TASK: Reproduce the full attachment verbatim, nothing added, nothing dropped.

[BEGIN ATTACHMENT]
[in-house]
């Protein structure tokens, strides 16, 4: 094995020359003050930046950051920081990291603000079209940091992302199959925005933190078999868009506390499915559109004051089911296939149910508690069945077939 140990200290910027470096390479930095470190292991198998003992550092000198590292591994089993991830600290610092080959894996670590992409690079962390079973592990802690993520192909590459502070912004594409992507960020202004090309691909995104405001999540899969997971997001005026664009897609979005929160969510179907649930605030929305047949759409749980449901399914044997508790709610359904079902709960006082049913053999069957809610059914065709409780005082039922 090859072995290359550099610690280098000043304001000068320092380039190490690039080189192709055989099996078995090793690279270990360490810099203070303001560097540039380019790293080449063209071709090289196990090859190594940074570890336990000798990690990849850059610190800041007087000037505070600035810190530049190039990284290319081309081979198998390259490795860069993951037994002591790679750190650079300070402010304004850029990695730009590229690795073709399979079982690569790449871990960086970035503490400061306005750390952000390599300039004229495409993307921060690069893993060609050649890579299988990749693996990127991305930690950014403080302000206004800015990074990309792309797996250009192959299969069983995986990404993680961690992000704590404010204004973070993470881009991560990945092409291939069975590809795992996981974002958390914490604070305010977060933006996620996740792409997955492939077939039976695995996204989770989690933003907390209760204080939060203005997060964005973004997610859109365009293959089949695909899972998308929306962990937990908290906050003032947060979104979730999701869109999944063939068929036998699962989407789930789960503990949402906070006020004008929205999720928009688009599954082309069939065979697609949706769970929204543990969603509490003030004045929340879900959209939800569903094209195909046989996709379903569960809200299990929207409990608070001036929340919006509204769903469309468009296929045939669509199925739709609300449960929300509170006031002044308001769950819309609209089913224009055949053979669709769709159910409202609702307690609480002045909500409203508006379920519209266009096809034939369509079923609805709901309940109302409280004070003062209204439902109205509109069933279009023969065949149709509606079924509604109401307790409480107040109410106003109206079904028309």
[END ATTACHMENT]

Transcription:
[in-house]
């Protein structure tokens, strides 16, 4: 094995020359003050930046950051920081990291603000079209940091992302199959925005933190078999868009506390499915559109004051089911296939149910508690069945077939 140990200290910027470096390479930095470190292991198998003992550092000198590292591994089993991830600290610092080959894996670590992409690079962390079973592990802690993520192909590459502070912004594409992507960020202004090309691909995104405001999540899969997971997001005026664009897609979005929160969510179907649930605030929305047949759409749980449901399914044997508790709610359904079902709960006082049913053999069957809610059914065709409780005082039922 090859072995290359550099610690280098000043304001000068320092380039190490690039080189192709055989099996078995090793690279270990360490810099203070303001560097540039380019790293080449063209071709090289196990090859190594940074570890336990000798990690990849850059610190800041007087000037505070600035810190530049190039990284290319081309081979198998390259490795860069993951037994002591790679750190650079300070402010304004850029990695730009590229690795073709399979079982690569790449871990960086970035503490400061306005750390952000390599300039004229495409993307921060690069893993060609050649890579299988990749693996990127991305930690950014403080302000206004800015990074990309792309797996250009192959299969069983995986990404993680961690992000704590404010204004973070993470881009991560990945092409291939069975590809795992996981974002958390914490604070305010977060933006996620996740792409997955492939077939039976695995996204989770989690933003907390209760204080939060203005997060964005973004997610859109365009293959089949695909899972998308929306962990937990908290906050003032947060979104979730999701869109999944063939068929036998699962989407789930789960503990949402906070006020004008929205999720928009688009599954082309069939065979697609949706769970929204543990969603509490003030004045929340879900959209939800569903094209195909046989996709379903569960809200299990929207409990608070001036929340919006509204769903469309468009296929045939669509199925739709609300449960929300509170006031002044308001769950819309609209089913224009055949053979669709769709159910409202609702307690609480002045909500409203508006379920519209266009096809034939369509079923609805709901309940109302409280004070003062209204439902109205509109069933279009023969065949149709509606079924509604109401307790409480107040109410106003109206079904028309």